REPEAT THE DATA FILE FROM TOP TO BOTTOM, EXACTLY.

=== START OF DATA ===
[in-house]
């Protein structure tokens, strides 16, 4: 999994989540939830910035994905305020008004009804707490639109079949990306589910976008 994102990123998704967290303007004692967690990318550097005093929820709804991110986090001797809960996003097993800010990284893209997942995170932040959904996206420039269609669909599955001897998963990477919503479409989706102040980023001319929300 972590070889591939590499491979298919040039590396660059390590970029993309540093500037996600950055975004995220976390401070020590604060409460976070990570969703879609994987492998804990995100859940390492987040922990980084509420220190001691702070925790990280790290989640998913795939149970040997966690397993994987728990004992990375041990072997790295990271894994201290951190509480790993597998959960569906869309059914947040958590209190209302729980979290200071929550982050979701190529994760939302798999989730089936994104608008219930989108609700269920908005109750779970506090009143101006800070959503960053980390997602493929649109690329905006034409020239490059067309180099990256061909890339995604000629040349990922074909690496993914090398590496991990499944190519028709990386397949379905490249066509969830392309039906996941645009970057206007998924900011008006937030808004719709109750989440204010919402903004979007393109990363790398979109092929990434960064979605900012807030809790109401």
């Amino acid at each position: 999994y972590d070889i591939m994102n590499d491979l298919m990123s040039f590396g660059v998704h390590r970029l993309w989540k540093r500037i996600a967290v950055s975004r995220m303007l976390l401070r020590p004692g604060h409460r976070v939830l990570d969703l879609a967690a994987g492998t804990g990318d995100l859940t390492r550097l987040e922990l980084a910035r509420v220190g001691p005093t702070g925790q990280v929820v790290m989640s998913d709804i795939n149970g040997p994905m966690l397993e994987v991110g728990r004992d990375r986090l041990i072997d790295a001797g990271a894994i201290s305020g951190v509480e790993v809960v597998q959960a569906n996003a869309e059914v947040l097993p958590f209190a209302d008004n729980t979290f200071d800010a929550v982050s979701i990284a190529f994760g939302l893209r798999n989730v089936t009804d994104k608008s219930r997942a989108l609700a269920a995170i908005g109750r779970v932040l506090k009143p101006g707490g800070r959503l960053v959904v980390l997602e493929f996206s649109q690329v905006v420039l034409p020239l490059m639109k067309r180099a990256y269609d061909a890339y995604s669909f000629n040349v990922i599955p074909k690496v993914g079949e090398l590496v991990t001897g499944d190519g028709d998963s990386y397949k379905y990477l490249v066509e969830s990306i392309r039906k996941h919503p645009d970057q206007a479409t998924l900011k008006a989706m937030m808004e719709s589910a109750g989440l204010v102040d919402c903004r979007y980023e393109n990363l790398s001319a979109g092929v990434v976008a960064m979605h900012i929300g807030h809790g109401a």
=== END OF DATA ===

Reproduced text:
[in-house]
């Protein structure tokens, strides 16, 4: 999994989540939830910035994905305020008004009804707490639109079949990306589910976008 994102990123998704967290303007004692967690990318550097005093929820709804991110986090001797809960996003097993800010990284893209997942995170932040959904996206420039269609669909599955001897998963990477919503479409989706102040980023001319929300 972590070889591939590499491979298919040039590396660059390590970029993309540093500037996600950055975004995220976390401070020590604060409460976070990570969703879609994987492998804990995100859940390492987040922990980084509420220190001691702070925790990280790290989640998913795939149970040997966690397993994987728990004992990375041990072997790295990271894994201290951190509480790993597998959960569906869309059914947040958590209190209302729980979290200071929550982050979701190529994760939302798999989730089936994104608008219930989108609700269920908005109750779970506090009143101006800070959503960053980390997602493929649109690329905006034409020239490059067309180099990256061909890339995604000629040349990922074909690496993914090398590496991990499944190519028709990386397949379905490249066509969830392309039906996941645009970057206007998924900011008006937030808004719709109750989440204010919402903004979007393109990363790398979109092929990434960064979605900012807030809790109401």
């Amino acid at each position: 999994y972590d070889i591939m994102n590499d491979l298919m990123s040039f590396g660059v998704h390590r970029l993309w989540k540093r500037i996600a967290v950055s975004r995220m303007l976390l401070r020590p004692g604060h409460r976070v939830l990570d969703l879609a967690a994987g492998t804990g990318d995100l859940t390492r550097l987040e922990l980084a910035r509420v220190g001691p005093t702070g925790q990280v929820v790290m989640s998913d709804i795939n149970g040997p994905m966690l397993e994987v991110g728990r004992d990375r986090l041990i072997d790295a001797g990271a894994i201290s305020g951190v509480e790993v809960v597998q959960a569906n996003a869309e059914v947040l097993p958590f209190a209302d008004n729980t979290f200071d800010a929550v982050s979701i990284a190529f994760g939302l893209r798999n989730v089936t009804d994104k608008s219930r997942a989108l609700a269920a995170i908005g109750r779970v932040l506090k009143p101006g707490g800070r959503l960053v959904v980390l997602e493929f996206s649109q690329v905006v420039l034409p020239l490059m639109k067309r180099a990256y269609d061909a890339y995604s669909f000629n040349v990922i599955p074909k690496v993914g079949e090398l590496v991990t001897g499944d190519g028709d998963s990386y397949k379905y990477l490249v066509e969830s990306i392309r039906k996941h919503p645009d970057q206007a479409t998924l900011k008006a989706m937030m808004e719709s589910a109750g989440l204010v102040d919402c903004r979007y980023e393109n990363l790398s001319a979109g092929v990434v976008a960064m979605h900012i929300g807030h809790g109401a």